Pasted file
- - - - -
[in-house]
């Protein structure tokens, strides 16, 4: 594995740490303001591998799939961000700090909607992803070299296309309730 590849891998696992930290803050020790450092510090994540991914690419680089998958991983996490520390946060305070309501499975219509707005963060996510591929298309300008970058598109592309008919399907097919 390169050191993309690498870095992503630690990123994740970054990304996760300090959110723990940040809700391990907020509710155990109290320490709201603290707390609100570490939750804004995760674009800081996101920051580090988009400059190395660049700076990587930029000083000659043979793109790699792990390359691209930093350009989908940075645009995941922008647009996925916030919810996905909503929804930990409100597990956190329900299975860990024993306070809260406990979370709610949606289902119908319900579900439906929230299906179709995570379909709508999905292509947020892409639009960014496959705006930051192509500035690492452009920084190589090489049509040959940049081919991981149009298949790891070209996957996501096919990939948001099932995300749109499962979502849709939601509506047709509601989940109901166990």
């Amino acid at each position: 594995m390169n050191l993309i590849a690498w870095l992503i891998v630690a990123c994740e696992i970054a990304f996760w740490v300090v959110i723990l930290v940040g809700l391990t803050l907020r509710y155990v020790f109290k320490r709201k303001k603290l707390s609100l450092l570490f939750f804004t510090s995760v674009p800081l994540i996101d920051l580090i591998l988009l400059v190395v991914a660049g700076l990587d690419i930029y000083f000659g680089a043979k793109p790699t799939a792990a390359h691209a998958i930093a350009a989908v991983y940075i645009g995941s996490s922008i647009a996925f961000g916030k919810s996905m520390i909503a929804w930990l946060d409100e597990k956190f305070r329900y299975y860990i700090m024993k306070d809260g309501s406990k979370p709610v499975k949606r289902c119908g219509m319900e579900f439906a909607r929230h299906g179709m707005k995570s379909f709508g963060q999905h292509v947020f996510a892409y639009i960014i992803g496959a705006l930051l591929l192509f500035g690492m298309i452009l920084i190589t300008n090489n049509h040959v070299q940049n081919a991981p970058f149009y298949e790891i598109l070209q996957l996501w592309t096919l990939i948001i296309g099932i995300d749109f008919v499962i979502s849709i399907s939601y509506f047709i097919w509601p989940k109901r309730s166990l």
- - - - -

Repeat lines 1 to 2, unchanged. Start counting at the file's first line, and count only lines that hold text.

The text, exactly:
[in-house]
């Protein structure tokens, strides 16, 4: 594995740490303001591998799939961000700090909607992803070299296309309730 590849891998696992930290803050020790450092510090994540991914690419680089998958991983996490520390946060305070309501499975219509707005963060996510591929298309300008970058598109592309008919399907097919 390169050191993309690498870095992503630690990123994740970054990304996760300090959110723990940040809700391990907020509710155990109290320490709201603290707390609100570490939750804004995760674009800081996101920051580090988009400059190395660049700076990587930029000083000659043979793109790699792990390359691209930093350009989908940075645009995941922008647009996925916030919810996905909503929804930990409100597990956190329900299975860990024993306070809260406990979370709610949606289902119908319900579900439906929230299906179709995570379909709508999905292509947020892409639009960014496959705006930051192509500035690492452009920084190589090489049509040959940049081919991981149009298949790891070209996957996501096919990939948001099932995300749109499962979502849709939601509506047709509601989940109901166990």